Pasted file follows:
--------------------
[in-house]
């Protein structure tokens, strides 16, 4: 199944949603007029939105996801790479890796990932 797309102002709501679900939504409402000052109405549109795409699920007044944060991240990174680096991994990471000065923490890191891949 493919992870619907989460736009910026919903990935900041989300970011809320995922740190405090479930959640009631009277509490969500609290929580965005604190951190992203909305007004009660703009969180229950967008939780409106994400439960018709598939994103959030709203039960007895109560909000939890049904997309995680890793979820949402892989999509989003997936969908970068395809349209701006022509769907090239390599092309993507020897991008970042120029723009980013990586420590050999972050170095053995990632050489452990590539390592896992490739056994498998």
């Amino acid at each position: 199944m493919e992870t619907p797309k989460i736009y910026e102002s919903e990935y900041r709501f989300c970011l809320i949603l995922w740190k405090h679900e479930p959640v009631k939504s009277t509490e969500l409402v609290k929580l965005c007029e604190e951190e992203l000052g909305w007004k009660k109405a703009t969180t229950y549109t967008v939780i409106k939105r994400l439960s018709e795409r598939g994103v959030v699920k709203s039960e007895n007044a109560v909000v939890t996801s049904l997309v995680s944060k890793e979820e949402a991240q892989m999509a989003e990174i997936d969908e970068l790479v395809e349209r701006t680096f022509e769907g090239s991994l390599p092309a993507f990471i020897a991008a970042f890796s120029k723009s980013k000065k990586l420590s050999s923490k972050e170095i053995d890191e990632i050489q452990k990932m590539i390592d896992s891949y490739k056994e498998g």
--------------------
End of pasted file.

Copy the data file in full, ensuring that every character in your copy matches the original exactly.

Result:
[in-house]
């Protein structure tokens, strides 16, 4: 199944949603007029939105996801790479890796990932 797309102002709501679900939504409402000052109405549109795409699920007044944060991240990174680096991994990471000065923490890191891949 493919992870619907989460736009910026919903990935900041989300970011809320995922740190405090479930959640009631009277509490969500609290929580965005604190951190992203909305007004009660703009969180229950967008939780409106994400439960018709598939994103959030709203039960007895109560909000939890049904997309995680890793979820949402892989999509989003997936969908970068395809349209701006022509769907090239390599092309993507020897991008970042120029723009980013990586420590050999972050170095053995990632050489452990590539390592896992490739056994498998």
């Amino acid at each position: 199944m493919e992870t619907p797309k989460i736009y910026e102002s919903e990935y900041r709501f989300c970011l809320i949603l995922w740190k405090h679900e479930p959640v009631k939504s009277t509490e969500l409402v609290k929580l965005c007029e604190e951190e992203l000052g909305w007004k009660k109405a703009t969180t229950y549109t967008v939780i409106k939105r994400l439960s018709e795409r598939g994103v959030v699920k709203s039960e007895n007044a109560v909000v939890t996801s049904l997309v995680s944060k890793e979820e949402a991240q892989m999509a989003e990174i997936d969908e970068l790479v395809e349209r701006t680096f022509e769907g090239s991994l390599p092309a993507f990471i020897a991008a970042f890796s120029k723009s980013k000065k990586l420590s050999s923490k972050e170095i053995d890191e990632i050489q452990k990932m590539i390592d896992s891949y490739k056994e498998g």